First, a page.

Submitted to: Trade Journal Publication
Publication Type: Peer Reviewed Journal
Publication Acceptance Date: 6/30/2005
Publication Date: 11/30/2005
Citation: Callicott, K., Stern, N.J., Hiett, K.L. 2005. Recovery of genotypic information fro non-cultivable campylobacter jejuni isolates. Poultry Science, 84:1530-1532. Interpretive Summary: The most frequent cause of bacterial food poisoning in developed countries is Campylobacter jejuni. Because Campylobacter is found not only in farm-raised poultry but also in wild birds, studies on the dynamics of this bacterium must rely on shipments from one lab to another. Unfortunately, these shipped isolates often arrive in a non-cultivable state; in our current study of Campylobacter in the Icelandic poultry industry, almost half of all isolates shipped from our Icelandic collaborators arrived non-cultivable. Traditional practice within the field has been to discard these samples. In this paper, we describe a simple method of extracting DNA from the non-cultivable bacteria for use in molecular typing. This technique may allow other researchers to gather as much data as possible on this bacterium, and the increased knowledge of the biology of Campylobacter will allow the poultry industry to implement the best possible interventions to reduce the exposure to the consumer.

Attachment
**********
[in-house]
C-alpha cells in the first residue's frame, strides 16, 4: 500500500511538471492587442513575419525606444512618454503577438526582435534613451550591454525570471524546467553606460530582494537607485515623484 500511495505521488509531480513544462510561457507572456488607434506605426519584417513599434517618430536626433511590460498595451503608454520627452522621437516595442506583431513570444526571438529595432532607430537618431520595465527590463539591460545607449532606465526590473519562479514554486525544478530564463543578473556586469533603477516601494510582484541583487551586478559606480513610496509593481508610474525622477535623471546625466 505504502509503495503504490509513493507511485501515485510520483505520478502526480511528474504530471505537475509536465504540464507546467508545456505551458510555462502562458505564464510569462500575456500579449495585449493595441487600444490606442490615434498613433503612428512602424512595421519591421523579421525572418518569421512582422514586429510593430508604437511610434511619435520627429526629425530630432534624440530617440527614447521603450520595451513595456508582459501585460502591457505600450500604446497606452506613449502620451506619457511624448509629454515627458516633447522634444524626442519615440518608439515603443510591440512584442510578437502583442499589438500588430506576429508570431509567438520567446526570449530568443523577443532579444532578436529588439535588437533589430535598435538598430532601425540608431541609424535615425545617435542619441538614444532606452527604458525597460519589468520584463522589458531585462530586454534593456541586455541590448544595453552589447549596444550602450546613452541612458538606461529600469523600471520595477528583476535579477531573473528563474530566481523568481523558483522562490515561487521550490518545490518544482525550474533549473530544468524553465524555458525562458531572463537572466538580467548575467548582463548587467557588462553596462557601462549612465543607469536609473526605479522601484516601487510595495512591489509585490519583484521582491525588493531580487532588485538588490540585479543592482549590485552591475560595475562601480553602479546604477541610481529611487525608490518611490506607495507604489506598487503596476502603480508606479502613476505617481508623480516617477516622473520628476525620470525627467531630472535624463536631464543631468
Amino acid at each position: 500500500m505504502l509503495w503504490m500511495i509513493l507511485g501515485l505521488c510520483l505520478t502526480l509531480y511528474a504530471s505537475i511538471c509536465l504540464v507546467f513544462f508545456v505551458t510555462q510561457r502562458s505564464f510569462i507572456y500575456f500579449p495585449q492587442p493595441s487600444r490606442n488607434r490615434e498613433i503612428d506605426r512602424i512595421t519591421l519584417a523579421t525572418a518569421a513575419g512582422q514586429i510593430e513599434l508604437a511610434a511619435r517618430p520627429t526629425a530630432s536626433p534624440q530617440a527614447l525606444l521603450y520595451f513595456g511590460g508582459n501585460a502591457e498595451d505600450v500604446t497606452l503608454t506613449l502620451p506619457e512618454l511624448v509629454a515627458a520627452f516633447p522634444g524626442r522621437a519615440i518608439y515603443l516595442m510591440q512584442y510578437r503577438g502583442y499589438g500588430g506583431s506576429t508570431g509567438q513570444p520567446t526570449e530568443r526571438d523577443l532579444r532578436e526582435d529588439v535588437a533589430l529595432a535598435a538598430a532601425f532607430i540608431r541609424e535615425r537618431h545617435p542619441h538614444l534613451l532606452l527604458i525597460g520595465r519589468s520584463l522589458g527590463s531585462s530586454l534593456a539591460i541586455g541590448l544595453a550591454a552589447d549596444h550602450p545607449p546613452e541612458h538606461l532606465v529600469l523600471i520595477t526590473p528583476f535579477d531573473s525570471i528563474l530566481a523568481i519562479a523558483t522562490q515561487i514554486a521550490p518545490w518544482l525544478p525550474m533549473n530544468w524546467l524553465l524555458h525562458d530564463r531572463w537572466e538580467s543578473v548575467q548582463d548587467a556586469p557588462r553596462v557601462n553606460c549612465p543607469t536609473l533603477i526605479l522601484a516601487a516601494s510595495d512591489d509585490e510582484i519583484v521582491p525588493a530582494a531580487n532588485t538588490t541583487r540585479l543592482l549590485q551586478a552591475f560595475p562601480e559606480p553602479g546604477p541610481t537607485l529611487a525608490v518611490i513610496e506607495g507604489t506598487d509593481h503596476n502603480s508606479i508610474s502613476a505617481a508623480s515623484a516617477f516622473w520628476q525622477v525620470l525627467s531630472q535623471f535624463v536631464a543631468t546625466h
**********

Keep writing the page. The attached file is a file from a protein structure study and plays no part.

Technical Abstract: Isolates of Campylobacter jejuni shipped internationally often arrive in a non-cultivable state. We describe a polymerase chain reaction-based methodology whereby phylogenetic information can be recovered from non-cultivable C. jejuni stored in Wang's transport medium. The robustness of this methodology was initially tested using five strains of C. jejuni isolated from various sources associated with poultry production. These strains were stored in Wang's transport medium before being subjected to one of five treatments designed to render the stored cells non-cultivable: prolonged storage at room temperature, prolonged incubation at 42C, multiple rounds of freezing and thawing, boiling, or contamination with Pseudomonas aeruginosa (ATCC 27853). This method resulted in high molecular weight DNA appropriate for PCR. An approximately 400 nucleotide amplicon from the flaA gene and an approximately 800 nt amplicon from 16S rDNA were readily obtained, and a 1.5 kb section of the flaA locus was amplified from about half of the samples. These results indicate that this method may be useful for strain typing schemes based on PCR amplification of Campylobacter DNA, including flaA short variable region (flaA SVR) sequencing, multi-locus sequence typing (MLST), and flaA PCR-restriction fragment length polymorphisms (flaA PCR-RFLP). By using this method, isolates unrecoverable from 'Wang's' can still be used to provide phylogenetic information for epidemiological studies.